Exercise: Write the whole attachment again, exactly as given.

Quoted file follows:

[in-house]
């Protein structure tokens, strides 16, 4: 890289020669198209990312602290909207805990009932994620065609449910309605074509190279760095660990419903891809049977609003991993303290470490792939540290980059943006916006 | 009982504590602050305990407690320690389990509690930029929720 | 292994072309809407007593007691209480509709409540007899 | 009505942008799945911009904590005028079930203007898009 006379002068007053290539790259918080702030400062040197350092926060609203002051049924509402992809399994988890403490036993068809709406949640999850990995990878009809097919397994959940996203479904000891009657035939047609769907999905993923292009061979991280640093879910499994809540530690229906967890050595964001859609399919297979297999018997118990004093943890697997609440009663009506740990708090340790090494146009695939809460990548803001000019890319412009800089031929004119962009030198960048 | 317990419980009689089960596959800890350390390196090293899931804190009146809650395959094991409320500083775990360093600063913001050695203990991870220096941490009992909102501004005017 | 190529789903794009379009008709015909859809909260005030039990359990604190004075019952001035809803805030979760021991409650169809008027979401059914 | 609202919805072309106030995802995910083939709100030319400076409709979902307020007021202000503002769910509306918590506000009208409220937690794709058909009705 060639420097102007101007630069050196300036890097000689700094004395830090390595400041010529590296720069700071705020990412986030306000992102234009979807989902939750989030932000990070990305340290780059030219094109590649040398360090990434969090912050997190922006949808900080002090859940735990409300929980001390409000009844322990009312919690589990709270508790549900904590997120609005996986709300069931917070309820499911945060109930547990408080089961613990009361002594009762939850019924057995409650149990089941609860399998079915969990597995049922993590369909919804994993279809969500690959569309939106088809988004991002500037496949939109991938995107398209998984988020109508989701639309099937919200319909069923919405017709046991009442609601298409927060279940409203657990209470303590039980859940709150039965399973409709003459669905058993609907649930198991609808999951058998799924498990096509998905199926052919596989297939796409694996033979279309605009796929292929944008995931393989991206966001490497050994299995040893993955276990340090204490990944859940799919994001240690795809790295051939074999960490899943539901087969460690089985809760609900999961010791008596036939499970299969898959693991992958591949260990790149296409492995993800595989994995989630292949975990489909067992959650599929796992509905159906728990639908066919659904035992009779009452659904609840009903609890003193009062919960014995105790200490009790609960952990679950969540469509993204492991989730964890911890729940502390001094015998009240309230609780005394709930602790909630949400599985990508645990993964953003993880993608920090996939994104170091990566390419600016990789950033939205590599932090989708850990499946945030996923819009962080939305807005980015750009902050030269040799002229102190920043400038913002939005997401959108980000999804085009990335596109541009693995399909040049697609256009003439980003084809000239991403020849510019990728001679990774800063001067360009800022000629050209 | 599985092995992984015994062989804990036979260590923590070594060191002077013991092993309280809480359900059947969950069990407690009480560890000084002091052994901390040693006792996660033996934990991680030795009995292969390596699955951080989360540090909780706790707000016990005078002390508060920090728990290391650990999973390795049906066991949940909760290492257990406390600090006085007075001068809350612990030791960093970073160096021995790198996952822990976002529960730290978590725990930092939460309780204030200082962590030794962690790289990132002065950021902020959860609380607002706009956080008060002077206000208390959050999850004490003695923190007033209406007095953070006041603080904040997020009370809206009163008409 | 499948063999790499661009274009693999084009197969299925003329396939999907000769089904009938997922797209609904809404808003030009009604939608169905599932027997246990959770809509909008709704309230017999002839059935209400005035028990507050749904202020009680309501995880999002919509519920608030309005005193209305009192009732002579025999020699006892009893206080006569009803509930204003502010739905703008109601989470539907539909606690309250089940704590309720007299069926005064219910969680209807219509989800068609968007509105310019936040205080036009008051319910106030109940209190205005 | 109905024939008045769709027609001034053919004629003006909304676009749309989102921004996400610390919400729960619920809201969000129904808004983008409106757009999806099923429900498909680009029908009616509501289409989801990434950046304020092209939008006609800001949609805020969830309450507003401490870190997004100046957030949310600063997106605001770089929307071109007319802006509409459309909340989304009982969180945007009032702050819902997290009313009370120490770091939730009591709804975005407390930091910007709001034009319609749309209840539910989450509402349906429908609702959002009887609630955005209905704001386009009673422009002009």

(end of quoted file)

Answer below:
[in-house]
């Protein structure tokens, strides 16, 4: 890289020669198209990312602290909207805990009932994620065609449910309605074509190279760095660990419903891809049977609003991993303290470490792939540290980059943006916006 | 009982504590602050305990407690320690389990509690930029929720 | 292994072309809407007593007691209480509709409540007899 | 009505942008799945911009904590005028079930203007898009 006379002068007053290539790259918080702030400062040197350092926060609203002051049924509402992809399994988890403490036993068809709406949640999850990995990878009809097919397994959940996203479904000891009657035939047609769907999905993923292009061979991280640093879910499994809540530690229906967890050595964001859609399919297979297999018997118990004093943890697997609440009663009506740990708090340790090494146009695939809460990548803001000019890319412009800089031929004119962009030198960048 | 317990419980009689089960596959800890350390390196090293899931804190009146809650395959094991409320500083775990360093600063913001050695203990991870220096941490009992909102501004005017 | 190529789903794009379009008709015909859809909260005030039990359990604190004075019952001035809803805030979760021991409650169809008027979401059914 | 609202919805072309106030995802995910083939709100030319400076409709979902307020007021202000503002769910509306918590506000009208409220937690794709058909009705 060639420097102007101007630069050196300036890097000689700094004395830090390595400041010529590296720069700071705020990412986030306000992102234009979807989902939750989030932000990070990305340290780059030219094109590649040398360090990434969090912050997190922006949808900080002090859940735990409300929980001390409000009844322990009312919690589990709270508790549900904590997120609005996986709300069931917070309820499911945060109930547990408080089961613990009361002594009762939850019924057995409650149990089941609860399998079915969990597995049922993590369909919804994993279809969500690959569309939106088809988004991002500037496949939109991938995107398209998984988020109508989701639309099937919200319909069923919405017709046991009442609601298409927060279940409203657990209470303590039980859940709150039965399973409709003459669905058993609907649930198991609808999951058998799924498990096509998905199926052919596989297939796409694996033979279309605009796929292929944008995931393989991206966001490497050994299995040893993955276990340090204490990944859940799919994001240690795809790295051939074999960490899943539901087969460690089985809760609900999961010791008596036939499970299969898959693991992958591949260990790149296409492995993800595989994995989630292949975990489909067992959650599929796992509905159906728990639908066919659904035992009779009452659904609840009903609890003193009062919960014995105790200490009790609960952990679950969540469509993204492991989730964890911890729940502390001094015998009240309230609780005394709930602790909630949400599985990508645990993964953003993880993608920090996939994104170091990566390419600016990789950033939205590599932090989708850990499946945030996923819009962080939305807005980015750009902050030269040799002229102190920043400038913002939005997401959108980000999804085009990335596109541009693995399909040049697609256009003439980003084809000239991403020849510019990728001679990774800063001067360009800022000629050209 | 599985092995992984015994062989804990036979260590923590070594060191002077013991092993309280809480359900059947969950069990407690009480560890000084002091052994901390040693006792996660033996934990991680030795009995292969390596699955951080989360540090909780706790707000016990005078002390508060920090728990290391650990999973390795049906066991949940909760290492257990406390600090006085007075001068809350612990030791960093970073160096021995790198996952822990976002529960730290978590725990930092939460309780204030200082962590030794962690790289990132002065950021902020959860609380607002706009956080008060002077206000208390959050999850004490003695923190007033209406007095953070006041603080904040997020009370809206009163008409 | 499948063999790499661009274009693999084009197969299925003329396939999907000769089904009938997922797209609904809404808003030009009604939608169905599932027997246990959770809509909008709704309230017999002839059935209400005035028990507050749904202020009680309501995880999002919509519920608030309005005193209305009192009732002579025999020699006892009893206080006569009803509930204003502010739905703008109601989470539907539909606690309250089940704590309720007299069926005064219910969680209807219509989800068609968007509105310019936040205080036009008051319910106030109940209190205005 | 109905024939008045769709027609001034053919004629003006909304676009749309989102921004996400610390919400729960619920809201969000129904808004983008409106757009999806099923429900498909680009029908009616509501289409989801990434950046304020092209939008006609800001949609805020969830309450507003401490870190997004100046957030949310600063997106605001770089929307071109007319802006509409459309909340989304009982969180945007009032702050819902997290009313009370120490770091939730009591709804975005407390930091910007709001034009319609749309209840539910989450509402349906429908609702959002009887609630955005209905704001386009009673422009002009």